Marvel Ultimate Alliance was one of the launch titles for the Wii in 2006 and despite being a port of a game also released on the PS3 and Xbox 360, it was still good fun. As a love letter to Marvel fans over the decades it provided a virtual travelogue of the people and places of the Marvel universe and was a wonderful beat-'em-up-cum-RPG. Three years later you'd think that the experience of the first game and decades of Marvel stories to draw upon would make a great sequel a shoe-in, but sadly that's not the case. The removal of many fun elements, some serious QA problems and lacklustre storyline combine to deliver an experience that fails to live up to its name.
By simplifying the controls the major complaint about the first game has been nicely resolved. Ultimate Alliance 2 gives you instant access to four powers, each mapped to a different direction on the . It might sound awkward, but it actually works quite well given the responsiveness of the and the ability to instantly access a few abilities rather than shuffling through a collection of low-res icons. As in the first game is used for jumping and flying and for blocking, dodging and interacting with game objects. is your light melee attack and is the strong melee attack/telekinesis; pressing them together grapples or picks up items. Holding and twisting the Remote rotates the camera and pressing pauses the game, allowing you to review character stats and upgrade abilities. If you're playing with fewer than four players - and + will switch between the members of your hero team.
Whilst motion has been downplayed it's not completely absent: whirlwinds and throws still use vertical rotation of the Remote. You'll also see motions used in a few quicktime sessions, though using the pointer to click on targets or navigate mazes has replaced many of these. The main control problem in the first game was the finishing moves for which there were no non-motion workarounds. Trip, pop-up and stun attacks are all performed with combinations of alternating and button presses; more importantly enemies which are vulnerable to finishers can still be taken out with other attacks, it's just that they take less damage from them.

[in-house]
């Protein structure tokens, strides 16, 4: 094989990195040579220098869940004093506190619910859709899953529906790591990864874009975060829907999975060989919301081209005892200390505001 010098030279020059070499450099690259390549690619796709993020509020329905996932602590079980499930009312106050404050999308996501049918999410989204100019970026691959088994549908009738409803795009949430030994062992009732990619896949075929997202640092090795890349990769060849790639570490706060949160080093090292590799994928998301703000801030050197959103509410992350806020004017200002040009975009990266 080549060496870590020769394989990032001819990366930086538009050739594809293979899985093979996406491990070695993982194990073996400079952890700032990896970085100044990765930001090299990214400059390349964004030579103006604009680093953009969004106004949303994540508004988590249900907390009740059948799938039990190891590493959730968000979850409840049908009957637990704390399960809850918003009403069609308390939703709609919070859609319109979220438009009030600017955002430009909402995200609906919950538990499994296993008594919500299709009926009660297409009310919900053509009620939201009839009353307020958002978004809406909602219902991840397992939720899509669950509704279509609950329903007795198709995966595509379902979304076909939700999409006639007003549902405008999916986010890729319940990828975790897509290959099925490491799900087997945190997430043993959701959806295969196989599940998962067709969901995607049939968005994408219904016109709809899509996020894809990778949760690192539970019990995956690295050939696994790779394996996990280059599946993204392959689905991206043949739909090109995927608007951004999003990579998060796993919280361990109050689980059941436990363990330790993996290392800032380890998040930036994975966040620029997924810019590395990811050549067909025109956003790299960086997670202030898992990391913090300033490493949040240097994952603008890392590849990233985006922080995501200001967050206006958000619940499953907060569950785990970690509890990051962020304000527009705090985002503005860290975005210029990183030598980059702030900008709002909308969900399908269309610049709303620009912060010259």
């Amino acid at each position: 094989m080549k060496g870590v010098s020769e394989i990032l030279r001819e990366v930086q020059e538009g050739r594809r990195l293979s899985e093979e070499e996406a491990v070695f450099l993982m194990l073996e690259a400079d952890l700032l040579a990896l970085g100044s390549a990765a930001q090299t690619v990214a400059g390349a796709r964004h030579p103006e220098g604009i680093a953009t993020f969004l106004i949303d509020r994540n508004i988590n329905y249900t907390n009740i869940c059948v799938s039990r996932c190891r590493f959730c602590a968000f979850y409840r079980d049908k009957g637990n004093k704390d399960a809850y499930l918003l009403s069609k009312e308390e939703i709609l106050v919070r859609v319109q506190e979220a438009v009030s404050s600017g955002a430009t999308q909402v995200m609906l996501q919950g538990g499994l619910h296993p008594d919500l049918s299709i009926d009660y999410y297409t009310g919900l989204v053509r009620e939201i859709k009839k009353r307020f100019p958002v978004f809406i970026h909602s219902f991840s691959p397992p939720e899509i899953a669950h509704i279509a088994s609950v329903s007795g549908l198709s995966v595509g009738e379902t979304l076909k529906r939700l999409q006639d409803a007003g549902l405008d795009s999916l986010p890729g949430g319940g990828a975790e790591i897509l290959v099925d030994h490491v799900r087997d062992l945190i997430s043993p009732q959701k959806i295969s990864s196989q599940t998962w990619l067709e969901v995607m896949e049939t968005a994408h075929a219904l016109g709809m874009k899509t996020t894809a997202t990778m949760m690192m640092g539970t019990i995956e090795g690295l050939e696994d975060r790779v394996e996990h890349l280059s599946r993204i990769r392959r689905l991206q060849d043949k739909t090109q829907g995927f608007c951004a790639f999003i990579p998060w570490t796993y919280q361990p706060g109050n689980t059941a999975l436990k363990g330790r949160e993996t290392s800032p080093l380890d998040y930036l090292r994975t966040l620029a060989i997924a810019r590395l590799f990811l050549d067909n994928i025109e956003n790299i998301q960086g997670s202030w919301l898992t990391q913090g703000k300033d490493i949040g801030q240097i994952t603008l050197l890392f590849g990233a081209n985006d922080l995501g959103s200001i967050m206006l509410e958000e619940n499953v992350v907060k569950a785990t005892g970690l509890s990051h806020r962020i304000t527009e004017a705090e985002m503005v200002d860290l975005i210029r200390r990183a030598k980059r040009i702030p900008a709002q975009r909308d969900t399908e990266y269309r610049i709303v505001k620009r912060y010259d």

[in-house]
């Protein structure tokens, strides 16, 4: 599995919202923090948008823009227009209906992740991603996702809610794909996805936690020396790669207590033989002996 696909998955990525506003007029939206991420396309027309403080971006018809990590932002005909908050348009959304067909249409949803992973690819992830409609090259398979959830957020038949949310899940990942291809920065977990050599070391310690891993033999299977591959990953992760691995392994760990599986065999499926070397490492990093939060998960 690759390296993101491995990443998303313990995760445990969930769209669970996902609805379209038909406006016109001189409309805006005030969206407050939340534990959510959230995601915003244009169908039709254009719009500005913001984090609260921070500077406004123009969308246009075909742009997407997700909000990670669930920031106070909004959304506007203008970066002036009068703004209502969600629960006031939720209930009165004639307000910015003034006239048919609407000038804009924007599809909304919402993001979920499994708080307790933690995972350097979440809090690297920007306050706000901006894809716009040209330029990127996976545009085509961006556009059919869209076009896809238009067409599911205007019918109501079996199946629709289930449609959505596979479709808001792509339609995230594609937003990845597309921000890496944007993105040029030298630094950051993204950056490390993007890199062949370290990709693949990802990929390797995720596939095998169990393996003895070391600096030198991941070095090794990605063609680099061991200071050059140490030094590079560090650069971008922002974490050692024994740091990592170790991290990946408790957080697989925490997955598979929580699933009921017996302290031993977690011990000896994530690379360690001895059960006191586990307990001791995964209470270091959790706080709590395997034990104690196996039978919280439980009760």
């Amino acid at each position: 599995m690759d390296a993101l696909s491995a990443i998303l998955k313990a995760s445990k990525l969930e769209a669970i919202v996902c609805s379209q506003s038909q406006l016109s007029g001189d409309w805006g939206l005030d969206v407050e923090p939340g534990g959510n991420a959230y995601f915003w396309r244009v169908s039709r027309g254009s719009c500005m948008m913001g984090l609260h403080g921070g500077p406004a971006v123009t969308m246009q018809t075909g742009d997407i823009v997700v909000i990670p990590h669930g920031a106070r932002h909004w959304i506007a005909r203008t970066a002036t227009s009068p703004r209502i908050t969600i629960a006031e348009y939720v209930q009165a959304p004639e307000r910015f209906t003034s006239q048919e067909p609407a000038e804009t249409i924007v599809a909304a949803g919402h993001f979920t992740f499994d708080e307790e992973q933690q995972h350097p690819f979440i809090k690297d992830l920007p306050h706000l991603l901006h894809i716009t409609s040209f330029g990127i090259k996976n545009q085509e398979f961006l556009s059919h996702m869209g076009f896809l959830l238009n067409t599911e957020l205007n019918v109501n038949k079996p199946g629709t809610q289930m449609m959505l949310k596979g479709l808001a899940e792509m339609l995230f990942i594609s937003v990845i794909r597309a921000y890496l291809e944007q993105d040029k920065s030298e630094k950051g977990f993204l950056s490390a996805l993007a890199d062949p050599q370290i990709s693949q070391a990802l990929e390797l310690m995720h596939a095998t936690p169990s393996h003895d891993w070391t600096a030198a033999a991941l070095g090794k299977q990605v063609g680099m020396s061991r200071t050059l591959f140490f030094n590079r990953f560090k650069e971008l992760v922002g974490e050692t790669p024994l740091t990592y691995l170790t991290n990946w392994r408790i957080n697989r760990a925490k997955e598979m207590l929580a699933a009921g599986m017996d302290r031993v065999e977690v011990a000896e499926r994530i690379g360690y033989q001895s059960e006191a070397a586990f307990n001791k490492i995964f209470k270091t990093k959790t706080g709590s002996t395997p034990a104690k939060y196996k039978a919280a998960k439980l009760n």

Powers have been reworked to fit this new simplified control scheme with largely good results. Some powers have been removed and others turned into "Passive Abilities" which don't require activation but boost stats as they increase in level. You can still manually assign skill points earned through experience gained in the course of the game, though the ability to prioritise automatic point spending makes it easier to leave this up to the computer. Replacing the Special Abilities of the first game are Fusions, where two heroes combine their powers to devastating effect. There are a handful of different fusions possible; some require player input to direct the slamming of a charged piece of rubble or manoeuvring an energy "clothesline" using the pointer or . Fusions also reactivate fallen team members which is good since you're now only able to change out characters at save points.
The formerly bewildering array of character stats has been reduced to four and outside of the odd bonuses for Body, Focus and Strike there is no player involvement in changing them. Character-specific bonuses from costumes and special items have been replaced by "Boost Medals" which are earned in the course of the game. Initially you can only equip one, but by the end you can have four in play from a choice of a dozen or so. Game statisticians will probably be a little disappointed, but the focus on powers and a more robust auto-levelling system is definitely an overall improvement that allows players to focus on playing the game rather than constantly playing with hero configurations.
Ultimate Alliance 2 boasts the largest hero collection ever with 26 playable characters in all - although some of the heroes from the previous game have been replaced by villains. Fans of characters like Black Panther or Elektra are unlikely to be excited that they can play with the Green Goblin or Songbird instead. The omission of DLC from the Wii version of the game looks like simple laziness and is quite disappointing. At the very least the launch roster should have included characters exclusive to the PS/360 version of the game (Iron Fist and Juggernaut) since it's likely the Wii's exclusive characters (Blade, Cyclops and Psylocke) will be showing up for purchase on the other systems.
Also absent from the Wii version are alternate costumes along with all the other extras from the first game -- you cannot even view the cut scenes in the game outside of playing it. The lack of pick-ups seems minor, but finding items that unlocked bonus content like comic book covers, concept art and bonus missions was part of the fun of the first game; exploration in the sequel gets you little more than a couple of stat boosts. Bonus missions are automatically presented to you as the game progresses with the notion being to "recruit" (read: unlock) the characters featured therein. There are fewer bonus missions and once the characters are unlocked there's not much incentive to replay them.